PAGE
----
Think to Speak

My colleagues have all created names for their blogs (Balaji’s Food for Thought, Dave Baker’s Shift in Thinking and Dave Lazarenko’s Working Wisdom). I am sure they came up with them very quickly. I, on the other hand, like to think on things for a while. During my morning run, I think through a problem or opportunity, or come up with an idea. On one such run, I came up with my title: Think to Speak. Why?
There are different types of people; none is better than another.
• People who speak to think like working through their thoughts out loud.
• People who think to speak need time to process their thoughts internally before speaking.
• There are front of the room leaders who have a high intensity of presence when they walk into a room.
• Back of the room leaders often don’t say much, but when they do speak, people listen — as it is usually well thought out.
I am a think to speak back of the room leader. That is who I am and I am OK with it. But not everyone is.
I enjoy being a back of the room leader; I accept not needing to command an environment when I enter it. I am also OK to think before I need to speak. Some people speak to think; I am not comfortable with that approach.

“Even a fool, when he holds his peace, is counted wise: and he that shuts his lips is esteemed a man of understanding.” – Proverb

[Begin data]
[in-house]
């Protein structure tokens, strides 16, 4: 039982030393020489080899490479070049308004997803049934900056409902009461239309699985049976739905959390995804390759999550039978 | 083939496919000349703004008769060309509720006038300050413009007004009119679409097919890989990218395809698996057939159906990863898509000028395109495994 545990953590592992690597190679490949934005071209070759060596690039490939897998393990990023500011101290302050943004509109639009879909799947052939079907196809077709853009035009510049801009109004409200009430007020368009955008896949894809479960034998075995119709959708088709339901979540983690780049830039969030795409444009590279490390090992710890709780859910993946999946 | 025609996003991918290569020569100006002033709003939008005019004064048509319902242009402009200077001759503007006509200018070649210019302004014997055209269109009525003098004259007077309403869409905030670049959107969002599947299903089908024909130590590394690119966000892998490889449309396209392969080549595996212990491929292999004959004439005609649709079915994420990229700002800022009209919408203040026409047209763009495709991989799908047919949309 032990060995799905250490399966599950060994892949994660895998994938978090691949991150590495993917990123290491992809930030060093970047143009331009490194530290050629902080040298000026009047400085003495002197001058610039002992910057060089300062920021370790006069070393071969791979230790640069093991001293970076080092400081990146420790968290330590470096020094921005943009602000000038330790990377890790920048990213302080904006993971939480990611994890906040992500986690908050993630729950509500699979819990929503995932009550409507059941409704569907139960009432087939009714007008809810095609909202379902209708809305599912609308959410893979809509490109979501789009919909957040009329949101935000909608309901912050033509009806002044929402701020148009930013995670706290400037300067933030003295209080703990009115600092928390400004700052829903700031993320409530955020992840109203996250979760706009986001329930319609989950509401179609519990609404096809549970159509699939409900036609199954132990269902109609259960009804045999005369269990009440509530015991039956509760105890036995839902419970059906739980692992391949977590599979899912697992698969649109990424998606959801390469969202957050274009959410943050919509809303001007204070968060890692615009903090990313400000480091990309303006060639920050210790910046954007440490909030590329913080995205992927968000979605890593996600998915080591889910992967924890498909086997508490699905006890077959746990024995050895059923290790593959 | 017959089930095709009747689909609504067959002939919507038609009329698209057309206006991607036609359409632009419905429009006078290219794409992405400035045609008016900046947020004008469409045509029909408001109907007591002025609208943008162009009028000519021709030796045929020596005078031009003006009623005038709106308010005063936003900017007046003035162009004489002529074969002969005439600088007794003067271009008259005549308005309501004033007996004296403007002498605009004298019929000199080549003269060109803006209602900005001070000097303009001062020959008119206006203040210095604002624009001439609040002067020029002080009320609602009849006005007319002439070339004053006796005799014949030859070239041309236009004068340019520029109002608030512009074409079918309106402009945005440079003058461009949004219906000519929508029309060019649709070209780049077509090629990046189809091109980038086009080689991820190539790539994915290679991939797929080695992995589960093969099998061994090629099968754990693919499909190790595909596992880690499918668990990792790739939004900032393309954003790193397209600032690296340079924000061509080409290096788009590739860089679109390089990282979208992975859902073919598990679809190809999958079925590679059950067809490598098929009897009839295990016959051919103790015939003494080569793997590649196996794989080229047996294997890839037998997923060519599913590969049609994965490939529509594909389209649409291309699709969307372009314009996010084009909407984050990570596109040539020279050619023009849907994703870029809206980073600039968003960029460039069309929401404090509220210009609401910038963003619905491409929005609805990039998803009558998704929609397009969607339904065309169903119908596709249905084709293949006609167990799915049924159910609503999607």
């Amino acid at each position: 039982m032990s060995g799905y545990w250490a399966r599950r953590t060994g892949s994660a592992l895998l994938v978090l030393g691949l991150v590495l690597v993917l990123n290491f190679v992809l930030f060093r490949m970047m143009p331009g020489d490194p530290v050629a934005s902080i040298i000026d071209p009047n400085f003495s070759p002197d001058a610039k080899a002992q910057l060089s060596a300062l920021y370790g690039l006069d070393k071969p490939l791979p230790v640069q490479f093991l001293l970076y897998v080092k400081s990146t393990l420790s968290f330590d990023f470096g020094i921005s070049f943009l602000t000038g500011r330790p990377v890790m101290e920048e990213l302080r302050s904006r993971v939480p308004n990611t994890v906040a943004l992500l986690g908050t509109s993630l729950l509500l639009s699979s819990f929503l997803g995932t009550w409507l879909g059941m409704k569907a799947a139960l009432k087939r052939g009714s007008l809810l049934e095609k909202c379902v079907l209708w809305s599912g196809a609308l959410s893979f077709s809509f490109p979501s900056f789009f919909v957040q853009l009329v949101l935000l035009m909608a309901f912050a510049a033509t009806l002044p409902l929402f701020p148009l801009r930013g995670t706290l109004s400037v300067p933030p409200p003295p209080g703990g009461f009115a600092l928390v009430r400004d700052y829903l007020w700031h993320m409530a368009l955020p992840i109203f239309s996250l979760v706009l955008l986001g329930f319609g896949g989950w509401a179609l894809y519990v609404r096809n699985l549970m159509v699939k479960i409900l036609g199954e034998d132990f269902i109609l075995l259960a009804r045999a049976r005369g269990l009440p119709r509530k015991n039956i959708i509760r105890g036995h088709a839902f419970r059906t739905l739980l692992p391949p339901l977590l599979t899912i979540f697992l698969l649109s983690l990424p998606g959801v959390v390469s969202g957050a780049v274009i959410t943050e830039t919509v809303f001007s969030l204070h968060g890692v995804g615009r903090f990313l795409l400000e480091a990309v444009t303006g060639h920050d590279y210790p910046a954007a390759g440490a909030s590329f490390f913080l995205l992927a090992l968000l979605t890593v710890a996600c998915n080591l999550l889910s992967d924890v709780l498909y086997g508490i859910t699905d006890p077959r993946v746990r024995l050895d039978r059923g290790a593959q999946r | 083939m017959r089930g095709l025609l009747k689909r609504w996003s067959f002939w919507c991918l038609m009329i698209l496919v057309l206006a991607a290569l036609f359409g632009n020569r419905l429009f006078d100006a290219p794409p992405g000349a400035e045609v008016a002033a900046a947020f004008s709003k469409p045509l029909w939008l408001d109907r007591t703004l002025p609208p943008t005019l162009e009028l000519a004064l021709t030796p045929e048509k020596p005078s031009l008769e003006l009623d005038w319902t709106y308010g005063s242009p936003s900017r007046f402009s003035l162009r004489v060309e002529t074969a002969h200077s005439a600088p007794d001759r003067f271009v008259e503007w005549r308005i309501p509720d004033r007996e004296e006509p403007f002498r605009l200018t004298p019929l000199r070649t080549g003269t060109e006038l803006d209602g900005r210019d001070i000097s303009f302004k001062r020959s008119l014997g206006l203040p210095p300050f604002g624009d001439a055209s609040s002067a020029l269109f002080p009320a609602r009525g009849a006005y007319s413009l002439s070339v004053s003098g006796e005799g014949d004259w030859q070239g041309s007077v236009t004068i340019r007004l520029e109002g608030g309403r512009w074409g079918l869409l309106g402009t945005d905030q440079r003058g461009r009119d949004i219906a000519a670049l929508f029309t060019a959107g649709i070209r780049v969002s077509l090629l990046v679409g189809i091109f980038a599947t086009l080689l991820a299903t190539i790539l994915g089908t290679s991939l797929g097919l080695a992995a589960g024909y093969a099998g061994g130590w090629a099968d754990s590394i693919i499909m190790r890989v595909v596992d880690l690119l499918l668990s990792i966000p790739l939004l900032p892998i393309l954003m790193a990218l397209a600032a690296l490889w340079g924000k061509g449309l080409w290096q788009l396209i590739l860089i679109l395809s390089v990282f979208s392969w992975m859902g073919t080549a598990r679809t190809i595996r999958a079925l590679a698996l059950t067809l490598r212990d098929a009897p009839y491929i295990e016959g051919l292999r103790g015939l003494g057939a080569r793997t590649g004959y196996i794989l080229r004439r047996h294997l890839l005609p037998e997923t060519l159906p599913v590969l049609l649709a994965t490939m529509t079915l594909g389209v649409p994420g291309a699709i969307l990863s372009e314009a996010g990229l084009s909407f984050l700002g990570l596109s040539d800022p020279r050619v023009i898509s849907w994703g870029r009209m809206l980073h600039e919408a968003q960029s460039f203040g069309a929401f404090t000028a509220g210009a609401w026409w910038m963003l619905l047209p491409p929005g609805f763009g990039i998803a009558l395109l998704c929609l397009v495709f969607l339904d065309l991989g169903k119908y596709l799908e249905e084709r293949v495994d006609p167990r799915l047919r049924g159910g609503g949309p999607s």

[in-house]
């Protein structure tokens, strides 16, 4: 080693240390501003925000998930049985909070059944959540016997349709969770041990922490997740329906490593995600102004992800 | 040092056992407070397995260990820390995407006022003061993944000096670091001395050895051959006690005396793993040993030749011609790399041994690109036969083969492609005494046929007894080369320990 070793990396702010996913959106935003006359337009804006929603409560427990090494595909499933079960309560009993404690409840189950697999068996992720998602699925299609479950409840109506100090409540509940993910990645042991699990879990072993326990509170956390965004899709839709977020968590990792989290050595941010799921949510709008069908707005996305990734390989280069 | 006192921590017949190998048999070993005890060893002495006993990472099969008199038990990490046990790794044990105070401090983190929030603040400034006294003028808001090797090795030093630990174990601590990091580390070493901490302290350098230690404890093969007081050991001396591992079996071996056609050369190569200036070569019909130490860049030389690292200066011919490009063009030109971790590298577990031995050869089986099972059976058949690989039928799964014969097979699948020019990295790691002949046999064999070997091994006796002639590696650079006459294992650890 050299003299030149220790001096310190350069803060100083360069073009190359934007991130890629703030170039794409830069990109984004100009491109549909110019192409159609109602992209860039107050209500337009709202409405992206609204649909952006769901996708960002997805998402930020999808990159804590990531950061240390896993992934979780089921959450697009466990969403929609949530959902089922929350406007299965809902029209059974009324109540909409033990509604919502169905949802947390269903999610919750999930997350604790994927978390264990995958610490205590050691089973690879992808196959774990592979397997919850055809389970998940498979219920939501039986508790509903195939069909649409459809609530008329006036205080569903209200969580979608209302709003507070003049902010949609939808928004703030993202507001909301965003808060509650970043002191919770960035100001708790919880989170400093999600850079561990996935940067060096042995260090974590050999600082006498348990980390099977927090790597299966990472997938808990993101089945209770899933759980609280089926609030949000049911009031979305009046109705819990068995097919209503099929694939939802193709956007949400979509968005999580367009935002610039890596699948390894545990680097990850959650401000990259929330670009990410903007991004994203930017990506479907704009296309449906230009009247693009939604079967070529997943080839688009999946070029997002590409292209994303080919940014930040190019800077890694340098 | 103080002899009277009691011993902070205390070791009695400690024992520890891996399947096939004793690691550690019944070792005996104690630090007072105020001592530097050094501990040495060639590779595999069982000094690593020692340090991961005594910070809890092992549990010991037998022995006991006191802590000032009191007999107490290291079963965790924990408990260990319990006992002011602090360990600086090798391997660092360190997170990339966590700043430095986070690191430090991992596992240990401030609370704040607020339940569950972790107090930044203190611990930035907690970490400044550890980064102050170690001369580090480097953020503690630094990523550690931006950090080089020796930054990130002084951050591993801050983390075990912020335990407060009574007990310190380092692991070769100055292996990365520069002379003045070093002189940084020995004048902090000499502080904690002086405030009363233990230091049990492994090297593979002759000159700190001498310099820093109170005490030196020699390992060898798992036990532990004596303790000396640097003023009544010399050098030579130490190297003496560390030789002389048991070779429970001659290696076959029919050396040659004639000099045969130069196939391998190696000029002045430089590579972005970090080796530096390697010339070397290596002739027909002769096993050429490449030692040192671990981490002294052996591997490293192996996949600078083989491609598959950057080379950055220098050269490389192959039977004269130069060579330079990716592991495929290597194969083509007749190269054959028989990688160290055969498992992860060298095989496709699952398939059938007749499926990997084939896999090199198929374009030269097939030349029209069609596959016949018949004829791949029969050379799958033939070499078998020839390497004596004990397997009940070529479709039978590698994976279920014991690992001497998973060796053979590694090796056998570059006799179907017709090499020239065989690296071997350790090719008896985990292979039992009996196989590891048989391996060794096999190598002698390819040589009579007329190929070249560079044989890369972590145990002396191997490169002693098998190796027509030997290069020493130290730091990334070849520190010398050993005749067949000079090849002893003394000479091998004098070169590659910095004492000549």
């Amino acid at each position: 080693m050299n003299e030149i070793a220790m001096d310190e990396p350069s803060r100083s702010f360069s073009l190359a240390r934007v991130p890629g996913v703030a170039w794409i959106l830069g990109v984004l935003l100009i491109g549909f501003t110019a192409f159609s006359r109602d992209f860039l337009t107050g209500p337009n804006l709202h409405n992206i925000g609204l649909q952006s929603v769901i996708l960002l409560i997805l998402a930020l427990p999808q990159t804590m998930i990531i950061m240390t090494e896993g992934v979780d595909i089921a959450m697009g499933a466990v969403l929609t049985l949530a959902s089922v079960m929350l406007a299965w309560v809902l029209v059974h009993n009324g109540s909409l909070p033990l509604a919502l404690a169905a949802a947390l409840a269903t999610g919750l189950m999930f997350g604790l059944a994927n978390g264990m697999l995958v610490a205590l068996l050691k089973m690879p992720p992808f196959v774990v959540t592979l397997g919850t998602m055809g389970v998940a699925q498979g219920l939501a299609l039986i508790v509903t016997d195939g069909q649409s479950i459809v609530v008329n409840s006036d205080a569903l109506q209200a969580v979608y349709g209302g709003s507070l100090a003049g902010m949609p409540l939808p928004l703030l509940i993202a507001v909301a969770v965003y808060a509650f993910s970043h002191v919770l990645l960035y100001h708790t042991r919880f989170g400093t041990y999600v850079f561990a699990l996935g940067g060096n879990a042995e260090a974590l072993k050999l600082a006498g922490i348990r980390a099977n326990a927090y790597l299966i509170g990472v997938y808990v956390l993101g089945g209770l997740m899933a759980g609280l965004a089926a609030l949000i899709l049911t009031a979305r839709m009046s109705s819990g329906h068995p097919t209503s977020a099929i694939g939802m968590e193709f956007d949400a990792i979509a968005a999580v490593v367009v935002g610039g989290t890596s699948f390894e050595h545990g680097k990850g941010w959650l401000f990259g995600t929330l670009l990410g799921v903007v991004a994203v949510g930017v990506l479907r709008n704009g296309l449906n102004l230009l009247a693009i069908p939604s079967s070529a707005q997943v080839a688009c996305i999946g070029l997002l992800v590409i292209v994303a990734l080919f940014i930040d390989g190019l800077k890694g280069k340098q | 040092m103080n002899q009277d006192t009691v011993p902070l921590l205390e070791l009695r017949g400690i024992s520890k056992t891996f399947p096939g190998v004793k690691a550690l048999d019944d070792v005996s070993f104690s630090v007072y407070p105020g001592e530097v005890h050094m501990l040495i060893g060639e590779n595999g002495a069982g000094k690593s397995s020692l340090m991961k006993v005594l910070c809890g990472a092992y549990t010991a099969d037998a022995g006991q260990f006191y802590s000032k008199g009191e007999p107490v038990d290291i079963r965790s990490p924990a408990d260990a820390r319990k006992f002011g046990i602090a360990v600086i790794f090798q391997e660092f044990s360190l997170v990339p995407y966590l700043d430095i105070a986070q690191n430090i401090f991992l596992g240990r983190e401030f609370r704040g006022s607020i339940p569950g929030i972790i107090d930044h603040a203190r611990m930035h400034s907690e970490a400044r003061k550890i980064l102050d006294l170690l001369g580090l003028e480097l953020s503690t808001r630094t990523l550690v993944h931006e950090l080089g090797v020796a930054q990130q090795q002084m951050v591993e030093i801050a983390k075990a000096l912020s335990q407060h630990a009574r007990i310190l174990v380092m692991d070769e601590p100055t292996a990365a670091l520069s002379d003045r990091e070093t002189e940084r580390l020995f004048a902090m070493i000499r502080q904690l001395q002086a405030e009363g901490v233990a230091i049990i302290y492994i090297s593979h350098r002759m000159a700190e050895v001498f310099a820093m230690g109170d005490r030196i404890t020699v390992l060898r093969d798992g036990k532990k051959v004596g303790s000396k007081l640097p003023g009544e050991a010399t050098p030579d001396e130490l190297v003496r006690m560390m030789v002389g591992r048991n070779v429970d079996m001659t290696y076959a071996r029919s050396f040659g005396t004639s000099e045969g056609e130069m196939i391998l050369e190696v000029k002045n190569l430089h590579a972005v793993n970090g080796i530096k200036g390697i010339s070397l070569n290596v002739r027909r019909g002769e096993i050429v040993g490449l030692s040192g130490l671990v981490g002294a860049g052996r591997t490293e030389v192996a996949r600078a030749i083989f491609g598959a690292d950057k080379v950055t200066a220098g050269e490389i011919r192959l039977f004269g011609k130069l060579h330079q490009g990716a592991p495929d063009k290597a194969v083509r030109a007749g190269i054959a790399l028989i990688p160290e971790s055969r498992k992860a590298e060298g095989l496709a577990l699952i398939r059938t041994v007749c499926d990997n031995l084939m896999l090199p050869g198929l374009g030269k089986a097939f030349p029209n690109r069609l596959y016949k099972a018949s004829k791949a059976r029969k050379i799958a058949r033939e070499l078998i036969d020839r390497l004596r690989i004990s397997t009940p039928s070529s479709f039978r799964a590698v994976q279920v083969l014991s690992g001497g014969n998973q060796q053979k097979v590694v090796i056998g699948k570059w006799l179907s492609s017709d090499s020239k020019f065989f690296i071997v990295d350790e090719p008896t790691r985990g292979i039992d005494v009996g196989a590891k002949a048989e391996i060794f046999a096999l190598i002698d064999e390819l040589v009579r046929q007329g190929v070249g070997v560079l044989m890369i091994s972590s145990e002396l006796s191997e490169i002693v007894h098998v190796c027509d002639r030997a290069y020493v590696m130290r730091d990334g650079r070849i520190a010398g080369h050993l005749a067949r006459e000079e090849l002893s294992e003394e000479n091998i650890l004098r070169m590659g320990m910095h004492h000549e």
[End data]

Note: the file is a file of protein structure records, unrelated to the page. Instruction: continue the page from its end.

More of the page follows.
Why does this matter?
Understanding who you are helps you offset the shadow weaknesses of these types.
What are some of the shadow weakness I have?
• People who think to speak are looking for immediate engagement in the discussion. If I don’t respond immediately, they feel ignored or dismissed. What do I do? I need to acknowledge their thoughts, possibly give a quick initial reaction and ask for time to think about it.
• I can spend too much time thinking and not making a decision or stating what I stand for. In business today, I need to be prepared to be fast even though there is a chance I could be wrong.
• Sometimes I stay at the back of the room. I need to be aware when I need to step forward to the front of the room. Being a back of the room leader is no excuse for not stepping up and leading.
• My quietness can be misinterpreted as disapproval. I often tell people that I am a think to speak person; this helps avoid awkwardness in a conversation when I stare blankly at them, thinking.
Understanding who you are makes you intentional about your leadership.
Being intentional helps drive change in the people you lead, the organizations you run and in your personal life too. I like to think before I speak.

How to Get Organized for Fall

September is synonymous with back-to-school for many of us and while we many not be shopping for new pencils and backpacks for ourselves, we can capitalize on the renewed energy fall brings and improve our productivity both at work and at home. Work projects tend to ramp up in the fall and as our schedules get busier an organization strategy is key to making the most of this season.

Schedule and Prioritize

Take some time each evening to plan out what you have to do the following day – and write it down. Putting thought into this before you hit the ground running in the morning will help the day run more smoothly and you won’t be wasting time thinking about what you have to do next. In addition to your daily list, make a weekly task list that includes everything on your plate. This way you will be able to see everything at once and allot your time according to your priorities for the week.